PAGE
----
Since their inception in 1995, the Get Up Kids have amassed somewhat of an underground yet diehard emo/pop-punk/rock following. And while they’re not necessarily tethered to the band’s sound and aesthetic, groups such as Coheed and Cambria, Fall Out Boy, and Blink-182 have each cited the Get Up Kids’ albums—especially 1997’s Four Minute Mile and 1999’s Something to Write Home About—as major influences on their own output.
This past June 8, the Get Up Kids put out the four-song EP Kicker, the band’s first release since the 2011 LP There Are Rules. As the band members juggle forty-something adult life more than twenty years after their formation, drummer Ryan Pope explains their writing process, considering each member’s current commitments. “We’ve kind of been forced to work in these short jolts because of everyone’s busy lives and schedules,” he says. “When we get together, we try to get as much done as possible. Some of the songs on Kicker were recorded or worked on well over a year ago. So we’ve been waiting to get this thing out into the world for a while.”
Pope opens the EP’s lead-off track, “Maybe,” with a driving quarter-note groove between the snare and open hi-hat that’s amplified by the growling, almost distorted drum tones. Pope attributes Kicker’s snarling sounds to boutique gear the band utilized during their session at Fire and Ice studio in Baldwin, Kansas. “Kicker’s engineer, and one of our good friends, co-owns Coil Audio,” the drummer explains. “So we had access to some really badass preamps. And we recorded everything really hot, so [the drums] were already breaking up going into the preamps. That was something we did initially while recording, but we also messed around with the sounds a little bit. I like to play around with drum tones that aren’t typical. Also, when we handed it over to get mixed, Jim Vollentine put a little candy on there to help it growl a little more. But overall, on this one I think we wanted it to sound like how we used to make records—a little rawer and less polished.”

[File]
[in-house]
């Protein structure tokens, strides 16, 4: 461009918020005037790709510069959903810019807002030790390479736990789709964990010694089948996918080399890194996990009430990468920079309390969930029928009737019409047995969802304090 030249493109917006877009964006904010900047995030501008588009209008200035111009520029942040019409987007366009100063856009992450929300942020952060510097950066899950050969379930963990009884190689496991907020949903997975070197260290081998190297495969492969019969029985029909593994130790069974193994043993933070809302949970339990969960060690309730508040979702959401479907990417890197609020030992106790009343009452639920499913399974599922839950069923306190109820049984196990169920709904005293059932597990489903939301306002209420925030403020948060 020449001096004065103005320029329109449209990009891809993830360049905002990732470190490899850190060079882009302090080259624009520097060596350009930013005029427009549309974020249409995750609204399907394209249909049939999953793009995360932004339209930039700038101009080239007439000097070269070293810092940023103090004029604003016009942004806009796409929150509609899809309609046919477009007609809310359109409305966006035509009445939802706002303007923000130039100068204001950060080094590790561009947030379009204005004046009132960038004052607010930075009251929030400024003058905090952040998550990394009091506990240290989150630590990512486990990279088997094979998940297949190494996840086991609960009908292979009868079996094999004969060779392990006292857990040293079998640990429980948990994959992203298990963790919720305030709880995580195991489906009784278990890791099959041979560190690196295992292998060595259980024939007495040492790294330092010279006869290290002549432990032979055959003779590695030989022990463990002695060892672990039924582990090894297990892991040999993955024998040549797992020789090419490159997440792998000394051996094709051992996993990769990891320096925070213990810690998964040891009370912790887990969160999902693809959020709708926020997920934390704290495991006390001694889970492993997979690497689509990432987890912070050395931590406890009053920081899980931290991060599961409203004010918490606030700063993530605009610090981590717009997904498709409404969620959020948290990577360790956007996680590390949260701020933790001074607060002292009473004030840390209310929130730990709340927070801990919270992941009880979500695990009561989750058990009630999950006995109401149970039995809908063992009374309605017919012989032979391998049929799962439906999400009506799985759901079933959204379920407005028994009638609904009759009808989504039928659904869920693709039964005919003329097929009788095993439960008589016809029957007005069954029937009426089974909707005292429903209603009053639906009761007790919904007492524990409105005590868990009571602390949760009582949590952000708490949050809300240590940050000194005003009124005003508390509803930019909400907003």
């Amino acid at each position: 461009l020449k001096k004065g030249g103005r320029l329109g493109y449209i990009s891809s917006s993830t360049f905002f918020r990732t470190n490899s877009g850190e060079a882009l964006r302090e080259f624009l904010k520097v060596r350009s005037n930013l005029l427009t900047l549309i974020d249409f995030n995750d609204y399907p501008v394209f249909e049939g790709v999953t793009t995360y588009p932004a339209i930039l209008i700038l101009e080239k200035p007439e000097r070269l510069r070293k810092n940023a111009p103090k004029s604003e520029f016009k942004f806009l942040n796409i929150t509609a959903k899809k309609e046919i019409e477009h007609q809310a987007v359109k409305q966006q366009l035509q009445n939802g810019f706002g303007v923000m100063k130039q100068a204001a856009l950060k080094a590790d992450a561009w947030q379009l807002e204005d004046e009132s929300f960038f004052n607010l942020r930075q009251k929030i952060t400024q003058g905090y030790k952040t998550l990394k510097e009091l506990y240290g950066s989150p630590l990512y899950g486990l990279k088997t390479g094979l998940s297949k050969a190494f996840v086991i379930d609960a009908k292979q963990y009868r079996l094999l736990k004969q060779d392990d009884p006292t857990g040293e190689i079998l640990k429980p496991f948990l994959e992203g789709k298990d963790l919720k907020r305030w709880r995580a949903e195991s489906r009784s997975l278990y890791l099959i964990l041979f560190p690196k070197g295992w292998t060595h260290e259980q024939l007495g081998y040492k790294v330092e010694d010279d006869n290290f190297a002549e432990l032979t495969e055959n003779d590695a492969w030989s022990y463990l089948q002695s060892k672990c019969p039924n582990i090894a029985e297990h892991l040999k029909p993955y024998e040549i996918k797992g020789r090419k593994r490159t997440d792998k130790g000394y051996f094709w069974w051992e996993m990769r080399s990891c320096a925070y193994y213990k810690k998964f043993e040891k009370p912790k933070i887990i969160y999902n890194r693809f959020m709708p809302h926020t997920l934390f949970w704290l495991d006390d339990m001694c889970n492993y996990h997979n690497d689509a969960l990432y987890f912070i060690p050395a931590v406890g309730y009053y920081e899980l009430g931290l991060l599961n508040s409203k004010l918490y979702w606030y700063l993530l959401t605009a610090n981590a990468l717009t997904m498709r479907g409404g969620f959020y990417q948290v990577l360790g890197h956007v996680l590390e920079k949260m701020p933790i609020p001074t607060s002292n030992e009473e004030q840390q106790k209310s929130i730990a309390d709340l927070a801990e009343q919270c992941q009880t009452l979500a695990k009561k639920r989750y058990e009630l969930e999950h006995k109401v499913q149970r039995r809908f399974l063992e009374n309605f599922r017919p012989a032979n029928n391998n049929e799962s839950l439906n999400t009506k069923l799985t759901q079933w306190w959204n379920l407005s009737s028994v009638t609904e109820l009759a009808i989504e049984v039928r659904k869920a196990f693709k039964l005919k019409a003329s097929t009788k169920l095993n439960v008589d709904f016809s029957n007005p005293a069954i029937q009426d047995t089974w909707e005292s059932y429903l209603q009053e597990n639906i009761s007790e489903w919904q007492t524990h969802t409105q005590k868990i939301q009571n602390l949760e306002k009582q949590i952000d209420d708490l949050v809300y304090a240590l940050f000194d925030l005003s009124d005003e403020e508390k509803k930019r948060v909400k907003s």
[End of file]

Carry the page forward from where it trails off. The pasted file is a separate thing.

The group self-produced Kicker, a process that, according to Pope, can have its ups and downs. “We’ve all worked together for so long, and we know each other so well, so we can butt heads a lot. It’s kind of like having a lot of cooks in the kitchen. So it’s a matter of everyone pushing and pulling. I think we’re going to work with a producer on our next record, and it’ll be fun to have someone to help put all of the pieces in line.”
Although the Get Up Kids took a hiatus between 2006 and 2009, since 1999 the group has maintained a consistent lineup that includes vocalist and guitarist Matt Pryor, guitarist and backing vocalist Jim Suptic, keyboardist and vocalist James Dewees, and Ryan’s brother Rob on bass and backing vocals. The drummer explains the dynamic that arises when mixing family into a creative environment. “You’re hardest on the people you love the most, right? [laughs] I think it can be a total advantage to not have to tiptoe around someone you’re playing with, and you can be really blunt about things. But of course that also can create tension, and you have to take the good with the bad. But I think it’s way more positive than negative. Otherwise we wouldn’t be doing it. But my brother is a badass bass player, so that really helps me as a drummer. Playing with a good bass player is everything.”
Pope plays C&C drums and Istanbul Agop cymbals, and he uses Evans heads and Promark sticks.
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